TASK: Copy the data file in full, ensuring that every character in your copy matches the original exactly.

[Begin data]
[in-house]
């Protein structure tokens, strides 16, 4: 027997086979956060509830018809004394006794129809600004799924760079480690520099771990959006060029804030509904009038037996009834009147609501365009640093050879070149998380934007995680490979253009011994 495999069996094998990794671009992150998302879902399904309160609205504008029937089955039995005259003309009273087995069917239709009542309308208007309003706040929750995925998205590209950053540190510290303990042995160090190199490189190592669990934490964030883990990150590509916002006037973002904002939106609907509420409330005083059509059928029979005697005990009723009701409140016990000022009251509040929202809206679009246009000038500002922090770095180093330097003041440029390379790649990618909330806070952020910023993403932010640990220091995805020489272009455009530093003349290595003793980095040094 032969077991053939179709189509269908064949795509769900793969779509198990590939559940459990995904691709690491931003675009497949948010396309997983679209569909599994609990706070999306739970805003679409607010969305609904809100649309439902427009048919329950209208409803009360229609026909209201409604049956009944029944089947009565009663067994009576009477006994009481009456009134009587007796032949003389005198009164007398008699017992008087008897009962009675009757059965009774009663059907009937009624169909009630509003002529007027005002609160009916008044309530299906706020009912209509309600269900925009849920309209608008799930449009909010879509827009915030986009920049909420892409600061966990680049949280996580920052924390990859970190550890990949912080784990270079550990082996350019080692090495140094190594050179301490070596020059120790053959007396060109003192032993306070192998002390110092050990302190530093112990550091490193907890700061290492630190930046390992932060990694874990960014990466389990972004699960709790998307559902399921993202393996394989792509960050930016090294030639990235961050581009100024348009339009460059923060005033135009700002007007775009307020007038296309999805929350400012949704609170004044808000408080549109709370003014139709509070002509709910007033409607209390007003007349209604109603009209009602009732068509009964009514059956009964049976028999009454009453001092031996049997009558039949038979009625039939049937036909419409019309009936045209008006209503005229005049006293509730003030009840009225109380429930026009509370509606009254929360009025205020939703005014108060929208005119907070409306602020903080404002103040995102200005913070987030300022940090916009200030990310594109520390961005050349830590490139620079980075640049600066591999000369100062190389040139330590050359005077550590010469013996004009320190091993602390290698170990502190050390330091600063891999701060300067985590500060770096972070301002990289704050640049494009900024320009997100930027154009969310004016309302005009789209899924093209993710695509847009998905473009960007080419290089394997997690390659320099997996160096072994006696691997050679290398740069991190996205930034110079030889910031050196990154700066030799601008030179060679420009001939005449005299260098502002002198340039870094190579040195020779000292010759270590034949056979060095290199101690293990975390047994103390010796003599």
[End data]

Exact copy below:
[in-house]
């Protein structure tokens, strides 16, 4: 027997086979956060509830018809004394006794129809600004799924760079480690520099771990959006060029804030509904009038037996009834009147609501365009640093050879070149998380934007995680490979253009011994 495999069996094998990794671009992150998302879902399904309160609205504008029937089955039995005259003309009273087995069917239709009542309308208007309003706040929750995925998205590209950053540190510290303990042995160090190199490189190592669990934490964030883990990150590509916002006037973002904002939106609907509420409330005083059509059928029979005697005990009723009701409140016990000022009251509040929202809206679009246009000038500002922090770095180093330097003041440029390379790649990618909330806070952020910023993403932010640990220091995805020489272009455009530093003349290595003793980095040094 032969077991053939179709189509269908064949795509769900793969779509198990590939559940459990995904691709690491931003675009497949948010396309997983679209569909599994609990706070999306739970805003679409607010969305609904809100649309439902427009048919329950209208409803009360229609026909209201409604049956009944029944089947009565009663067994009576009477006994009481009456009134009587007796032949003389005198009164007398008699017992008087008897009962009675009757059965009774009663059907009937009624169909009630509003002529007027005002609160009916008044309530299906706020009912209509309600269900925009849920309209608008799930449009909010879509827009915030986009920049909420892409600061966990680049949280996580920052924390990859970190550890990949912080784990270079550990082996350019080692090495140094190594050179301490070596020059120790053959007396060109003192032993306070192998002390110092050990302190530093112990550091490193907890700061290492630190930046390992932060990694874990960014990466389990972004699960709790998307559902399921993202393996394989792509960050930016090294030639990235961050581009100024348009339009460059923060005033135009700002007007775009307020007038296309999805929350400012949704609170004044808000408080549109709370003014139709509070002509709910007033409607209390007003007349209604109603009209009602009732068509009964009514059956009964049976028999009454009453001092031996049997009558039949038979009625039939049937036909419409019309009936045209008006209503005229005049006293509730003030009840009225109380429930026009509370509606009254929360009025205020939703005014108060929208005119907070409306602020903080404002103040995102200005913070987030300022940090916009200030990310594109520390961005050349830590490139620079980075640049600066591999000369100062190389040139330590050359005077550590010469013996004009320190091993602390290698170990502190050390330091600063891999701060300067985590500060770096972070301002990289704050640049494009900024320009997100930027154009969310004016309302005009789209899924093209993710695509847009998905473009960007080419290089394997997690390659320099997996160096072994006696691997050679290398740069991190996205930034110079030889910031050196990154700066030799601008030179060679420009001939005449005299260098502002002198340039870094190579040195020779000292010759270590034949056979060095290199101690293990975390047994103390010796003599």